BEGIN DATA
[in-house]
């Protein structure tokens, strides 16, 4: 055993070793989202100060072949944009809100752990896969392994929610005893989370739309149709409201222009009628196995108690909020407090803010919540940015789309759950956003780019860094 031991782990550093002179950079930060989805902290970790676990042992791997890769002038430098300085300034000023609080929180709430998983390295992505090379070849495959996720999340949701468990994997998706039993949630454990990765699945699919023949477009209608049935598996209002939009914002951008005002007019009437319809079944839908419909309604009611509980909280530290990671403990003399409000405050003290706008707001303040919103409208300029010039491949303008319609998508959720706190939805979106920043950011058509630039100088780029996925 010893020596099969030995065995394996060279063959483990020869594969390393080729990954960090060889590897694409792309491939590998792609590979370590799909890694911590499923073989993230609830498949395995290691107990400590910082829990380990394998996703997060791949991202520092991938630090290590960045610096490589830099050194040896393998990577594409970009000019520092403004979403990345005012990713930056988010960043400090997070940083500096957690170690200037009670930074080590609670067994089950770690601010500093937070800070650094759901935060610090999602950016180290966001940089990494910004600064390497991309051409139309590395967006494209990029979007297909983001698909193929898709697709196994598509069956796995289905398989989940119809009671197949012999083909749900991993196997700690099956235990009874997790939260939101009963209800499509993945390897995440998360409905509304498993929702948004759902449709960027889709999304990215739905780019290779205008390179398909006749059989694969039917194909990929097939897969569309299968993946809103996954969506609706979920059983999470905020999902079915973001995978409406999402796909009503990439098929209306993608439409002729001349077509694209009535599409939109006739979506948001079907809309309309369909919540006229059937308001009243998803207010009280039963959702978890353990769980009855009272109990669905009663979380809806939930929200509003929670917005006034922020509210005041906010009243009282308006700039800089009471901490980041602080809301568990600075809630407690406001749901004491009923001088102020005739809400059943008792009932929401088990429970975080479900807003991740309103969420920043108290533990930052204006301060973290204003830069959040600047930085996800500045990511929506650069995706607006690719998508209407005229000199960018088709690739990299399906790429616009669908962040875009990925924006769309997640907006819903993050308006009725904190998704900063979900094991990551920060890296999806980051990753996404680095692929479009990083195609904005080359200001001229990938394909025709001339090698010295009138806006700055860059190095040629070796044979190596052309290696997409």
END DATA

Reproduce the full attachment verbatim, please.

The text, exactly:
[in-house]
């Protein structure tokens, strides 16, 4: 055993070793989202100060072949944009809100752990896969392994929610005893989370739309149709409201222009009628196995108690909020407090803010919540940015789309759950956003780019860094 031991782990550093002179950079930060989805902290970790676990042992791997890769002038430098300085300034000023609080929180709430998983390295992505090379070849495959996720999340949701468990994997998706039993949630454990990765699945699919023949477009209608049935598996209002939009914002951008005002007019009437319809079944839908419909309604009611509980909280530290990671403990003399409000405050003290706008707001303040919103409208300029010039491949303008319609998508959720706190939805979106920043950011058509630039100088780029996925 010893020596099969030995065995394996060279063959483990020869594969390393080729990954960090060889590897694409792309491939590998792609590979370590799909890694911590499923073989993230609830498949395995290691107990400590910082829990380990394998996703997060791949991202520092991938630090290590960045610096490589830099050194040896393998990577594409970009000019520092403004979403990345005012990713930056988010960043400090997070940083500096957690170690200037009670930074080590609670067994089950770690601010500093937070800070650094759901935060610090999602950016180290966001940089990494910004600064390497991309051409139309590395967006494209990029979007297909983001698909193929898709697709196994598509069956796995289905398989989940119809009671197949012999083909749900991993196997700690099956235990009874997790939260939101009963209800499509993945390897995440998360409905509304498993929702948004759902449709960027889709999304990215739905780019290779205008390179398909006749059989694969039917194909990929097939897969569309299968993946809103996954969506609706979920059983999470905020999902079915973001995978409406999402796909009503990439098929209306993608439409002729001349077509694209009535599409939109006739979506948001079907809309309309369909919540006229059937308001009243998803207010009280039963959702978890353990769980009855009272109990669905009663979380809806939930929200509003929670917005006034922020509210005041906010009243009282308006700039800089009471901490980041602080809301568990600075809630407690406001749901004491009923001088102020005739809400059943008792009932929401088990429970975080479900807003991740309103969420920043108290533990930052204006301060973290204003830069959040600047930085996800500045990511929506650069995706607006690719998508209407005229000199960018088709690739990299399906790429616009669908962040875009990925924006769309997640907006819903993050308006009725904190998704900063979900094991990551920060890296999806980051990753996404680095692929479009990083195609904005080359200001001229990938394909025709001339090698010295009138806006700055860059190095040629070796044979190596052309290696997409």